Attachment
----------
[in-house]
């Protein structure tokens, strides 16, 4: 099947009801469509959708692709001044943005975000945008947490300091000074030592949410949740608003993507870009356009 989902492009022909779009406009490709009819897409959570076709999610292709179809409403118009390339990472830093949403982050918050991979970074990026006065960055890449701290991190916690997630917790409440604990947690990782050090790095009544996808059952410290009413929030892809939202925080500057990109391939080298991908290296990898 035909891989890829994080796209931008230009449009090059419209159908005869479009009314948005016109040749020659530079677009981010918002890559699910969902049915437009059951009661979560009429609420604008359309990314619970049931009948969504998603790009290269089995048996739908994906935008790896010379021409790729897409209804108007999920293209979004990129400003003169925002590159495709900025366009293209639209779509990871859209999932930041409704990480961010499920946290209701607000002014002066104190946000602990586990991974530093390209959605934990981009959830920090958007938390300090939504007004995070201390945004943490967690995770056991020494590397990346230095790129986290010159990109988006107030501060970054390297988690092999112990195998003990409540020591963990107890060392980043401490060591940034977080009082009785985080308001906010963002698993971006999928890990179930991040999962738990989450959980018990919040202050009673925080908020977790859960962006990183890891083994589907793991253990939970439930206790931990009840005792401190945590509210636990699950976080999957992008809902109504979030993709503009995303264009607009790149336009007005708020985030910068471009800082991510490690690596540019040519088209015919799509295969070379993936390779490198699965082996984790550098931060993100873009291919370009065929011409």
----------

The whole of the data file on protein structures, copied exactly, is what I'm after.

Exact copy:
[in-house]
């Protein structure tokens, strides 16, 4: 099947009801469509959708692709001044943005975000945008947490300091000074030592949410949740608003993507870009356009 989902492009022909779009406009490709009819897409959570076709999610292709179809409403118009390339990472830093949403982050918050991979970074990026006065960055890449701290991190916690997630917790409440604990947690990782050090790095009544996808059952410290009413929030892809939202925080500057990109391939080298991908290296990898 035909891989890829994080796209931008230009449009090059419209159908005869479009009314948005016109040749020659530079677009981010918002890559699910969902049915437009059951009661979560009429609420604008359309990314619970049931009948969504998603790009290269089995048996739908994906935008790896010379021409790729897409209804108007999920293209979004990129400003003169925002590159495709900025366009293209639209779509990871859209999932930041409704990480961010499920946290209701607000002014002066104190946000602990586990991974530093390209959605934990981009959830920090958007938390300090939504007004995070201390945004943490967690995770056991020494590397990346230095790129986290010159990109988006107030501060970054390297988690092999112990195998003990409540020591963990107890060392980043401490060591940034977080009082009785985080308001906010963002698993971006999928890990179930991040999962738990989450959980018990919040202050009673925080908020977790859960962006990183890891083994589907793991253990939970439930206790931990009840005792401190945590509210636990699950976080999957992008809902109504979030993709503009995303264009607009790149336009007005708020985030910068471009800082991510490690690596540019040519088209015919799509295969070379993936390779490198699965082996984790550098931060993100873009291919370009065929011409």